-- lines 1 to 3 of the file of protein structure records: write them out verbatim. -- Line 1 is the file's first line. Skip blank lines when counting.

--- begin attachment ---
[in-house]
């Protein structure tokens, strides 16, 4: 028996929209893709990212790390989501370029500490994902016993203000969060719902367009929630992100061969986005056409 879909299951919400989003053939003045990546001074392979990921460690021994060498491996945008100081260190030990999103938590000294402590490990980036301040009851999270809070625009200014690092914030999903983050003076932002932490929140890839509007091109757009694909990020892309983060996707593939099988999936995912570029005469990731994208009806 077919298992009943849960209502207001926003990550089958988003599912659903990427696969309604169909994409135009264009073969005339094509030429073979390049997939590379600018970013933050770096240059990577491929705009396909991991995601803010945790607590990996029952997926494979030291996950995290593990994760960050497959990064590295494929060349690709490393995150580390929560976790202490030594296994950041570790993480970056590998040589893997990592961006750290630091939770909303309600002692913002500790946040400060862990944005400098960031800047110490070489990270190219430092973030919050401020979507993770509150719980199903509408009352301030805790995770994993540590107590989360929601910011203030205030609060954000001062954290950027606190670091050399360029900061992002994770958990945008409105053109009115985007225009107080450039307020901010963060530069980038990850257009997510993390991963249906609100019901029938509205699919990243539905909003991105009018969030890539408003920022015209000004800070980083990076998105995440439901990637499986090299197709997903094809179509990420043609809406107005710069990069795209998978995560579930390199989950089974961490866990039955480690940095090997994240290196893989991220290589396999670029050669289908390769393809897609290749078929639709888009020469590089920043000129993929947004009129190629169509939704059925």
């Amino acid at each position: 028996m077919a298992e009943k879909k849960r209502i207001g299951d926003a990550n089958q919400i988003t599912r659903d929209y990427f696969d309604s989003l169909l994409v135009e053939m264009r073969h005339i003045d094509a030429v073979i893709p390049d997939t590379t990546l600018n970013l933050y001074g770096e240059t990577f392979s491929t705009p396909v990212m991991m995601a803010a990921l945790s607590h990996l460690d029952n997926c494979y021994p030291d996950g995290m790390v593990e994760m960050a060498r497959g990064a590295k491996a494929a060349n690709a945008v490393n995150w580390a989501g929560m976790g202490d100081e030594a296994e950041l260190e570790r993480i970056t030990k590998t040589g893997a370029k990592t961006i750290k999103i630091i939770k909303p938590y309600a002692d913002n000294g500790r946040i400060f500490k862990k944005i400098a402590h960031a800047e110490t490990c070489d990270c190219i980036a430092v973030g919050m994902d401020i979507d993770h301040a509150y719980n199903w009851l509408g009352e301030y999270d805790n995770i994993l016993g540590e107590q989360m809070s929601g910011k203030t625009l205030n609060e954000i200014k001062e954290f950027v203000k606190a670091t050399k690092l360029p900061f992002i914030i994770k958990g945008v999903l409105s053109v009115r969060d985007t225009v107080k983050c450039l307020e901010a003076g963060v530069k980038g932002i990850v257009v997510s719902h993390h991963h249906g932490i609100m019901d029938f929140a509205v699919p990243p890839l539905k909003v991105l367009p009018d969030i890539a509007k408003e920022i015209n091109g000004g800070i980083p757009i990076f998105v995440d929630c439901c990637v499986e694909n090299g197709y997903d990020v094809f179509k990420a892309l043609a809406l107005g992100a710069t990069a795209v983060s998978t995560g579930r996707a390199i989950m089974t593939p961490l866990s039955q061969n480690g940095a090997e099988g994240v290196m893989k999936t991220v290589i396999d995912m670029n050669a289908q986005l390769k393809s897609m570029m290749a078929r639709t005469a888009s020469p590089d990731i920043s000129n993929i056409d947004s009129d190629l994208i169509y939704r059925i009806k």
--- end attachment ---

[in-house]
């Protein structure tokens, strides 16, 4: 028996929209893709990212790390989501370029500490994902016993203000969060719902367009929630992100061969986005056409 879909299951919400989003053939003045990546001074392979990921460690021994060498491996945008100081260190030990999103938590000294402590490990980036301040009851999270809070625009200014690092914030999903983050003076932002932490929140890839509007091109757009694909990020892309983060996707593939099988999936995912570029005469990731994208009806 077919298992009943849960209502207001926003990550089958988003599912659903990427696969309604169909994409135009264009073969005339094509030429073979390049997939590379600018970013933050770096240059990577491929705009396909991991995601803010945790607590990996029952997926494979030291996950995290593990994760960050497959990064590295494929060349690709490393995150580390929560976790202490030594296994950041570790993480970056590998040589893997990592961006750290630091939770909303309600002692913002500790946040400060862990944005400098960031800047110490070489990270190219430092973030919050401020979507993770509150719980199903509408009352301030805790995770994993540590107590989360929601910011203030205030609060954000001062954290950027606190670091050399360029900061992002994770958990945008409105053109009115985007225009107080450039307020901010963060530069980038990850257009997510993390991963249906609100019901029938509205699919990243539905909003991105009018969030890539408003920022015209000004800070980083990076998105995440439901990637499986090299197709997903094809179509990420043609809406107005710069990069795209998978995560579930390199989950089974961490866990039955480690940095090997994240290196893989991220290589396999670029050669289908390769393809897609290749078929639709888009020469590089920043000129993929947004009129190629169509939704059925």
């Amino acid at each position: 028996m077919a298992e009943k879909k849960r209502i207001g299951d926003a990550n089958q919400i988003t599912r659903d929209y990427f696969d309604s989003l169909l994409v135009e053939m264009r073969h005339i003045d094509a030429v073979i893709p390049d997939t590379t990546l600018n970013l933050y001074g770096e240059t990577f392979s491929t705009p396909v990212m991991m995601a803010a990921l945790s607590h990996l460690d029952n997926c494979y021994p030291d996950g995290m790390v593990e994760m960050a060498r497959g990064a590295k491996a494929a060349n690709a945008v490393n995150w580390a989501g929560m976790g202490d100081e030594a296994e950041l260190e570790r993480i970056t030990k590998t040589g893997a370029k990592t961006i750290k999103i630091i939770k909303p938590y309600a002692d913002n000294g500790r946040i400060f500490k862990k944005i400098a402590h960031a800047e110490t490990c070489d990270c190219i980036a430092v973030g919050m994902d401020i979507d993770h301040a509150y719980n199903w009851l509408g009352e301030y999270d805790n995770i994993l016993g540590e107590q989360m809070s929601g910011k203030t625009l205030n609060e954000i200014k001062e954290f950027v203000k606190a670091t050399k690092l360029p900061f992002i914030i994770k958990g945008v999903l409105s053109v009115r969060d985007t225009v107080k983050c450039l307020e901010a003076g963060v530069k980038g932002i990850v257009v997510s719902h993390h991963h249906g932490i609100m019901d029938f929140a509205v699919p990243p890839l539905k909003v991105l367009p009018d969030i890539a509007k408003e920022i015209n091109g000004g800070i980083p757009i990076f998105v995440d929630c439901c990637v499986e694909n090299g197709y997903d990020v094809f179509k990420a892309l043609a809406l107005g992100a710069t990069a795209v983060s998978t995560g579930r996707a390199i989950m089974t593939p961490l866990s039955q061969n480690g940095a090997e099988g994240v290196m893989k999936t991220v290589i396999d995912m670029n050669a289908q986005l390769k393809s897609m570029m290749a078929r639709t005469a888009s020469p590089d990731i920043s000129n993929i056409d947004s009129d190629l994208i169509y939704r059925i009806k």